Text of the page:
Order to Show Cause at 3-4, app. at 367-68. The Order prevented the defendants and their agents from "introducing into ... commerce ... any document promoting or identifying Winback and Conserve Program, Inc., which does not conspicuously identify Winback and Conserve Program, Inc. as a corporation through the use of the abbreviation, 'Inc.' and which does not identify a business mailing address." Id. Finally, Winback was ordered to serve a copy of the Order upon its primary agents (identified in an Appendix to the Order) who in turn were obligated to serve the Order on any sub-agents they had employed to do Winback's marketing. The court in that Order set a return date for a hearing on AT & T's application for a preliminary injunction. Winback answered AT & T's complaint on January 18, 1994. After expedited discovery, full briefing, and the submission of detailed affidavits, the district court held a hearing on AT & T's application, between March 1 and March 11, 1994.

At the hearing, much of the testimony described Winback's method of attracting customers. The evidence demonstrated that Winback employs no marketing or sales people on its staff. Rather, it attracts business solely through the use of sales networks and/or marketing representatives. Specifically, it uses about 50 different marketing agencies, which in turn employ or contract with scores more individual sales representatives. The representatives work out of their own offices, and receive no supplies, equipment or space from Winback. Winback compensates these representatives purely on a commission basis, and the representatives are under no minimum obligation to Winback. Indeed, many representatives market for various resellers. This does not mean, however, that there is little connection between the agents and Winback. The agents are supplied with forms which AT & T requires to be completed to transfer customers to Winback's services (the transfer forms). Until October 13, 1993, these forms contained the initials "AT & T" and the AT & T globe symbol. On that date, AT & T ordered the resellers to delete those references. These forms also make reference to Winback. Moreover, at least one of the representatives contacts Inga on a regular basis, and Inga attempts to "polic[e]" the agents to avoid misrepresentations. Winback, 851 F.Supp. at 619.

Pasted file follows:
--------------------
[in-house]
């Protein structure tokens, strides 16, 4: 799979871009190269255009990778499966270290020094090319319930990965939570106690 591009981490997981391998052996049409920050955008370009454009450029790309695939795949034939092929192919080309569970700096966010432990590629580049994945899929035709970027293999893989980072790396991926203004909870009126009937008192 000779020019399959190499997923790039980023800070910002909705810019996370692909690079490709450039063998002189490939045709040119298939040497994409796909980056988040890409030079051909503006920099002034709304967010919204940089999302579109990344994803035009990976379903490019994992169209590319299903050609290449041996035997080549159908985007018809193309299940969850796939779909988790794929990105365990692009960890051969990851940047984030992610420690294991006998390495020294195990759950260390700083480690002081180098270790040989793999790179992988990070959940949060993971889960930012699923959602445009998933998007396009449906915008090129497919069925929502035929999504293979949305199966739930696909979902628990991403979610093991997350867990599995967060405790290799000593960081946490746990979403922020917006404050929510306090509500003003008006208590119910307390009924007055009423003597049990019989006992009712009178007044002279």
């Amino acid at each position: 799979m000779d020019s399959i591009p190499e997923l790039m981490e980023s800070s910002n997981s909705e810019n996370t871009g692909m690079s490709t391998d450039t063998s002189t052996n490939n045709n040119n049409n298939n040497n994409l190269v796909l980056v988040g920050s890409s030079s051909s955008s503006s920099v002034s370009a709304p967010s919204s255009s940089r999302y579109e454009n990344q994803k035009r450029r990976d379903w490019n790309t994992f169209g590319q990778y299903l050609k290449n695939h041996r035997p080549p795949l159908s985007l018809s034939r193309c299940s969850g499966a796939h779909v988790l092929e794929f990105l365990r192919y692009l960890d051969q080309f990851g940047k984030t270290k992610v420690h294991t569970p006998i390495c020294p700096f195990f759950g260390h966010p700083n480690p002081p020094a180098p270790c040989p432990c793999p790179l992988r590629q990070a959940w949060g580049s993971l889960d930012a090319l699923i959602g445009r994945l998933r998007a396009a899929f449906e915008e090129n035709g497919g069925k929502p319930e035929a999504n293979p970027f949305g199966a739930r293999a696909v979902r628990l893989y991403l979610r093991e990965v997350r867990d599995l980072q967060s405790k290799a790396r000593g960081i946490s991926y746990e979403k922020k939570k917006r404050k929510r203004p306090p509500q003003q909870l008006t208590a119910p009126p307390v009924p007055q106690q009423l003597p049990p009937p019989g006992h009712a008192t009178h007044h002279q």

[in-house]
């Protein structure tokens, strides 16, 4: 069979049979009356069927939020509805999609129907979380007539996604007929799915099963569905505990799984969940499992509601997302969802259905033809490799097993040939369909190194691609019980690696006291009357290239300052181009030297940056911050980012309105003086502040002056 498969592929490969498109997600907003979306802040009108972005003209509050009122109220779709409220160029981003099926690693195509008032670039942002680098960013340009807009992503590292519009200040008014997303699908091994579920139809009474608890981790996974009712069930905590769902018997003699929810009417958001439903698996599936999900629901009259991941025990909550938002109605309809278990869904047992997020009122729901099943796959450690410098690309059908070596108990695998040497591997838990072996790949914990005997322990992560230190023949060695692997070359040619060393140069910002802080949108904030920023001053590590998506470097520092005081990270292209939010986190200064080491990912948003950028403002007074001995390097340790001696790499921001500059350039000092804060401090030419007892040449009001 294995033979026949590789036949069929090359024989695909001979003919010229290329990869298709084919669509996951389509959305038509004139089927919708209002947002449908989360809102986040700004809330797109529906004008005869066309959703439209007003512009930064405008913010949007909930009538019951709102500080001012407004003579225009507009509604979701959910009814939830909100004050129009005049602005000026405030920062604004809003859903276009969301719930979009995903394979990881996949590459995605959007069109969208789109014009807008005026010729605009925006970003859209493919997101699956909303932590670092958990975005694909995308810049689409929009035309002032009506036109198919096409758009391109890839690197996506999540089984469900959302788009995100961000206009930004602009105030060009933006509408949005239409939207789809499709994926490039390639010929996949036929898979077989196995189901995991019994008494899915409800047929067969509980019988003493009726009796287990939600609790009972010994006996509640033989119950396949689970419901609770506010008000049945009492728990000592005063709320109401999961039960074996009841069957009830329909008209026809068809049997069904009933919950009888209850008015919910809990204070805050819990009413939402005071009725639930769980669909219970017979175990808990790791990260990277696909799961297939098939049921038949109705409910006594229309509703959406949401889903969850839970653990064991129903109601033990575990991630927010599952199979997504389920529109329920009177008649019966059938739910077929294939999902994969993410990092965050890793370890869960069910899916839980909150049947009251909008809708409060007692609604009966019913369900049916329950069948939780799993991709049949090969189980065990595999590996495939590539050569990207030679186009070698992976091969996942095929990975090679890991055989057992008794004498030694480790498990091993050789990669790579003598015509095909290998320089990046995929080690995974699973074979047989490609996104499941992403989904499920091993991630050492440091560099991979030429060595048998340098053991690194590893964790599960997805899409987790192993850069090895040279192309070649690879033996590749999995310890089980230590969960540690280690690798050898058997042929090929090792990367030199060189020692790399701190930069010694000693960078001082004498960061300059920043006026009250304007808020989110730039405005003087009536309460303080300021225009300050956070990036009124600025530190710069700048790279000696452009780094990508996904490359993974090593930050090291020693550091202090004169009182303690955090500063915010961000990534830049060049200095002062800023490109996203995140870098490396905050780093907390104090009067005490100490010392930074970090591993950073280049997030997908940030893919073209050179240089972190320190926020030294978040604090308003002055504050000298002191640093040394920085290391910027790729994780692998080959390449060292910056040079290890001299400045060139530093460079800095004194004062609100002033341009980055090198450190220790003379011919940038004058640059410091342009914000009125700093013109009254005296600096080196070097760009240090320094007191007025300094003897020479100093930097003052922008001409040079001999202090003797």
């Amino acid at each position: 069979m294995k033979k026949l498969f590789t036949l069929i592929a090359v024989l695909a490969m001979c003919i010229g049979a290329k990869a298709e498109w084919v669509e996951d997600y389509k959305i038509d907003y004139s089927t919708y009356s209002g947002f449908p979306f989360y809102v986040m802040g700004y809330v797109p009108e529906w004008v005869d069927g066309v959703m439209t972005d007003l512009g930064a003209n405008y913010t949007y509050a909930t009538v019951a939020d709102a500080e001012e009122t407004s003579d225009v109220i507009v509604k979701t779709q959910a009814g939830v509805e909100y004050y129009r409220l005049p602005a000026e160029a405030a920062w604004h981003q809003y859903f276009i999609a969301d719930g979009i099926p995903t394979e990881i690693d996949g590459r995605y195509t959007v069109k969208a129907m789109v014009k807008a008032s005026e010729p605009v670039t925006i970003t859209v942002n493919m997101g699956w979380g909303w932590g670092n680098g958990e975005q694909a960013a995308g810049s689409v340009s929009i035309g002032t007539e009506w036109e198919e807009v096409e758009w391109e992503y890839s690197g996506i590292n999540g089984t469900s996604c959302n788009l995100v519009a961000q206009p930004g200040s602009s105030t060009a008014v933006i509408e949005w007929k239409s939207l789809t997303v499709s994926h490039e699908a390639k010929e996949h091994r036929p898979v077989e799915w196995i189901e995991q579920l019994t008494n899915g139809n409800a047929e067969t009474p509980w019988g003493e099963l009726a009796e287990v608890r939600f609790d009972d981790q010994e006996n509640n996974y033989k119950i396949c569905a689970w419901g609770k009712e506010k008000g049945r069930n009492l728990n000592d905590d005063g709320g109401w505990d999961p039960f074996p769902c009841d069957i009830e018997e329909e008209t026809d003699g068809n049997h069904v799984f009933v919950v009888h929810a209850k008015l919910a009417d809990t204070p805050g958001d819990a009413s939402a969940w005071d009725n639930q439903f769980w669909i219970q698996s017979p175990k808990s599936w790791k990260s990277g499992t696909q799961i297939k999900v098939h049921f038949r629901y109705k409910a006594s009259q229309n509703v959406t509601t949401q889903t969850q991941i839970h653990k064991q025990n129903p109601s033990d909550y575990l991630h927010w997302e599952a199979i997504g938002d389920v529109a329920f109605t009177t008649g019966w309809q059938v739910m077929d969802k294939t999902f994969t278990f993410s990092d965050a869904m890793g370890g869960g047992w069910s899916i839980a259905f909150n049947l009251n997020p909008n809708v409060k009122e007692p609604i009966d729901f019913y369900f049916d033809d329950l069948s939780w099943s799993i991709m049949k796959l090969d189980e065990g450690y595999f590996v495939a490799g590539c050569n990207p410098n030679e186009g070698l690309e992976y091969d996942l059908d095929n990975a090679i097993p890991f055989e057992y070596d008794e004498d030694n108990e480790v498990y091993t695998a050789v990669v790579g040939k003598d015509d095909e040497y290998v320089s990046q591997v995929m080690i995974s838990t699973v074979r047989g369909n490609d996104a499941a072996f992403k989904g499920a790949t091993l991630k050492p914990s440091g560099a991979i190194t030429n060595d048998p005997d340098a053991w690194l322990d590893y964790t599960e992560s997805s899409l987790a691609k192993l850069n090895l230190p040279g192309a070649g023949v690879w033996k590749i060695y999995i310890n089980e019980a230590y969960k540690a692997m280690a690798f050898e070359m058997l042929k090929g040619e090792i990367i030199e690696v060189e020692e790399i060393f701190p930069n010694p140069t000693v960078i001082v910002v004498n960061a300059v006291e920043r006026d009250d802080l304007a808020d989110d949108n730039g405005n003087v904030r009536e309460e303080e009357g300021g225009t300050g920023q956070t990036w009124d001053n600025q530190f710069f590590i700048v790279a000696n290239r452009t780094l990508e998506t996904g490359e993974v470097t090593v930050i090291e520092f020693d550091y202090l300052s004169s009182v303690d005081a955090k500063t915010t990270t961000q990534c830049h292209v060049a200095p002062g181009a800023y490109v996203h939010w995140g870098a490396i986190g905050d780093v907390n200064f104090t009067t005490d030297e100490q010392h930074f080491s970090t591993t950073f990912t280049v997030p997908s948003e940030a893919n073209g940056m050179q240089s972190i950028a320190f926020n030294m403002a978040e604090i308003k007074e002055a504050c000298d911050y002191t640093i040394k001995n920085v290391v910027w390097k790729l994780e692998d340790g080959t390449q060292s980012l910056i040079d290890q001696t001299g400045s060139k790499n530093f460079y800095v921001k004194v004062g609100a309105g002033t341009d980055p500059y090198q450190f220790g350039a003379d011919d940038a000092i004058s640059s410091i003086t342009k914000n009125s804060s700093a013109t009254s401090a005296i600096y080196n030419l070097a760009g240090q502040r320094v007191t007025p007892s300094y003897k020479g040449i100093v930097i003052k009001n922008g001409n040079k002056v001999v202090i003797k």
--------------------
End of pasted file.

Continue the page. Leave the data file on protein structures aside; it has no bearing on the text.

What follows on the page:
Generally, as the evidence before the district court demonstrated, sales representatives contact end-users and present them with the Winback plan. The representatives then send prospective customers various forms, including a facsimile cover sheet, informational documents, the transfer form, and a Main Billed Telephone Numbers Location List ("main billed form"). Interested end-users complete the...